With any software, things occasionally go wrong. When this happens with open source software, you, or an engineer who owes you a favor, may need to spend time debugging the problem. This entails reading through code, working with an open source community, or your open source support provider, and applying a fix. With closed source, on the other hand, once you determine that the problem lies in your vendor’s code, you’re all done! All you have to do is file a ticket and wait.
No Additional Development
With open source, there’s an expectation that if you fix a bug or make an improvement, you’ll contribute your code back to the community that can help test and maintain it over time. With closed source, you never have to contribute anything to anybody. Of course, that’s because you can’t change the code as you don’t have access to it, but you may create your own workarounds to problems you run into. Sure, you might have to keep working around the same issues version after version, but at least you never have to work with the community to make the solution better for others.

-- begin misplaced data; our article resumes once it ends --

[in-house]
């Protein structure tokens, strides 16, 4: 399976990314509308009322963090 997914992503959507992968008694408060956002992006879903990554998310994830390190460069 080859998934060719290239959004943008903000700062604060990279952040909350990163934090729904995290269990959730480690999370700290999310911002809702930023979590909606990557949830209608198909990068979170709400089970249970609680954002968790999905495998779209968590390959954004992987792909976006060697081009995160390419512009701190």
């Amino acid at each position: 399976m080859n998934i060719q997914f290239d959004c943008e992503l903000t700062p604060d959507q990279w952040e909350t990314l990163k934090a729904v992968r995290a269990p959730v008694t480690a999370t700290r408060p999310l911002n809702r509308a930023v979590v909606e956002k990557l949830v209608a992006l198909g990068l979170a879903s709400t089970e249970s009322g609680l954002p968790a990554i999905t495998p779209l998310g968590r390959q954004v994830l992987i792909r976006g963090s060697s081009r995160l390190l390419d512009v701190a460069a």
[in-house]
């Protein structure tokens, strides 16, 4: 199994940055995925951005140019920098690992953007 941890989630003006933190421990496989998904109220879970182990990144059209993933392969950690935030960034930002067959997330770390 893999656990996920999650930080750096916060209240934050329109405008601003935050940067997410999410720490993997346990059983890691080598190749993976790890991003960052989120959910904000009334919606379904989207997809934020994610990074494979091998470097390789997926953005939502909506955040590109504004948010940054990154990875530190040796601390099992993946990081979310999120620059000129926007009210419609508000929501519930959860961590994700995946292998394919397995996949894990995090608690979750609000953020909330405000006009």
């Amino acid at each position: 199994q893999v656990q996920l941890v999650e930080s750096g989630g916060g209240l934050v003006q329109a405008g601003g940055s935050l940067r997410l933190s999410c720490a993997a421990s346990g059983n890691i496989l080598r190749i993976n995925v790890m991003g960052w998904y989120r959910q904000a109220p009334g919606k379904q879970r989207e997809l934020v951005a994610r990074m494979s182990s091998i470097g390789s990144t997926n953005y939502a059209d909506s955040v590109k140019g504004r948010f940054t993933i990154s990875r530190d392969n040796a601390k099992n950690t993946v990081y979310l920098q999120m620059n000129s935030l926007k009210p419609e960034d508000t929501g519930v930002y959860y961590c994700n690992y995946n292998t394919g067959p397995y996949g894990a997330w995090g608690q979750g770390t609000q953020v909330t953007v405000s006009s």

Closed source licensing terms and compliance.
With open source, you have to comply with the license terms specified by the components you’re using. Depending on which open source components you use and how you use them (e.g., distributing to third parties or using only for internal purposes), different license terms may apply (e.g., attributing the open source component in your documentation). Companies make it easy to understand and comply with open source licensing terms, but with closed source, you don’t have to worry about any of this!